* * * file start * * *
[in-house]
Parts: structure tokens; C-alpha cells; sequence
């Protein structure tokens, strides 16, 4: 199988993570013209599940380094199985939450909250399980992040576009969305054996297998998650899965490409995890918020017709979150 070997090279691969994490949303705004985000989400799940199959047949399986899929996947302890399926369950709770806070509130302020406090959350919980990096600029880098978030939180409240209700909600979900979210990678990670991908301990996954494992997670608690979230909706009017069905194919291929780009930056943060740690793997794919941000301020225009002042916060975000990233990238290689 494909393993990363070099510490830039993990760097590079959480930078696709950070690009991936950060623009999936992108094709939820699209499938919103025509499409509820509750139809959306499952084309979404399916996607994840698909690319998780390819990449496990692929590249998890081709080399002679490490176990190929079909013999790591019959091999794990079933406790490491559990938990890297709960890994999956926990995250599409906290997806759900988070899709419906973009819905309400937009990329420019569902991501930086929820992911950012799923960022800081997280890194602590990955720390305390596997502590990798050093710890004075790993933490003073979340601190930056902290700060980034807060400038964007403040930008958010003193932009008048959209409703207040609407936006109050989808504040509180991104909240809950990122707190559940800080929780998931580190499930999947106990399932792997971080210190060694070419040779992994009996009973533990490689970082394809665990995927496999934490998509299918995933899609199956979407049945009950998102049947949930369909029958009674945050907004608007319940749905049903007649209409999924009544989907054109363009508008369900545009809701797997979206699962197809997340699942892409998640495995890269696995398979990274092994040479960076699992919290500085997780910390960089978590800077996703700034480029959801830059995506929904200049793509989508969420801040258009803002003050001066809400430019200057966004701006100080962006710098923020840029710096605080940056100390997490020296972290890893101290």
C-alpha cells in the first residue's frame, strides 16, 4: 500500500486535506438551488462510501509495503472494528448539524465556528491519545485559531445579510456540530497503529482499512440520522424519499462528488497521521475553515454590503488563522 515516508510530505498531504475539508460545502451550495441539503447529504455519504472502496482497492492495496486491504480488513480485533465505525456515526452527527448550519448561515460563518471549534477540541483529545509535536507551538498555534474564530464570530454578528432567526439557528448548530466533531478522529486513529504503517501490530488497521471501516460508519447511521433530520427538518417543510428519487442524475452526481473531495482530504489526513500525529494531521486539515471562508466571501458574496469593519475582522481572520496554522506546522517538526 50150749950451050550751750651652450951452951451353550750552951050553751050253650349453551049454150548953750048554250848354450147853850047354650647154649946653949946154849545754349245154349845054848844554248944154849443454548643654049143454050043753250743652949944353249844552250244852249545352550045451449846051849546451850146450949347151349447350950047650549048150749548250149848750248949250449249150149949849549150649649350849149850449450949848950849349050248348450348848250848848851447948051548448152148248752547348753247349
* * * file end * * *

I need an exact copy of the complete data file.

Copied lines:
[in-house]
Parts: structure tokens; C-alpha cells; sequence
């Protein structure tokens, strides 16, 4: 199988993570013209599940380094199985939450909250399980992040576009969305054996297998998650899965490409995890918020017709979150 070997090279691969994490949303705004985000989400799940199959047949399986899929996947302890399926369950709770806070509130302020406090959350919980990096600029880098978030939180409240209700909600979900979210990678990670991908301990996954494992997670608690979230909706009017069905194919291929780009930056943060740690793997794919941000301020225009002042916060975000990233990238290689 494909393993990363070099510490830039993990760097590079959480930078696709950070690009991936950060623009999936992108094709939820699209499938919103025509499409509820509750139809959306499952084309979404399916996607994840698909690319998780390819990449496990692929590249998890081709080399002679490490176990190929079909013999790591019959091999794990079933406790490491559990938990890297709960890994999956926990995250599409906290997806759900988070899709419906973009819905309400937009990329420019569902991501930086929820992911950012799923960022800081997280890194602590990955720390305390596997502590990798050093710890004075790993933490003073979340601190930056902290700060980034807060400038964007403040930008958010003193932009008048959209409703207040609407936006109050989808504040509180991104909240809950990122707190559940800080929780998931580190499930999947106990399932792997971080210190060694070419040779992994009996009973533990490689970082394809665990995927496999934490998509299918995933899609199956979407049945009950998102049947949930369909029958009674945050907004608007319940749905049903007649209409999924009544989907054109363009508008369900545009809701797997979206699962197809997340699942892409998640495995890269696995398979990274092994040479960076699992919290500085997780910390960089978590800077996703700034480029959801830059995506929904200049793509989508969420801040258009803002003050001066809400430019200057966004701006100080962006710098923020840029710096605080940056100390997490020296972290890893101290």
C-alpha cells in the first residue's frame, strides 16, 4: 500500500486535506438551488462510501509495503472494528448539524465556528491519545485559531445579510456540530497503529482499512440520522424519499462528488497521521475553515454590503488563522 515516508510530505498531504475539508460545502451550495441539503447529504455519504472502496482497492492495496486491504480488513480485533465505525456515526452527527448550519448561515460563518471549534477540541483529545509535536507551538498555534474564530464570530454578528432567526439557528448548530466533531478522529486513529504503517501490530488497521471501516460508519447511521433530520427538518417543510428519487442524475452526481473531495482530504489526513500525529494531521486539515471562508466571501458574496469593519475582522481572520496554522506546522517538526 50150749950451050550751750651652450951452951451353550750552951050553751050253650349453551049454150548953750048554250848354450147853850047354650647154649946653949946154849545754349245154349845054848844554248944154849443454548643654049143454050043753250743652949944353249844552250244852249545352550045451449846051849546451850146450949347151349447350950047650549048150749548250149848750248949250449249150149949849549150649649350849149850449450949848950849349050248348450348848250848848851447948051548448152148248752547348753247349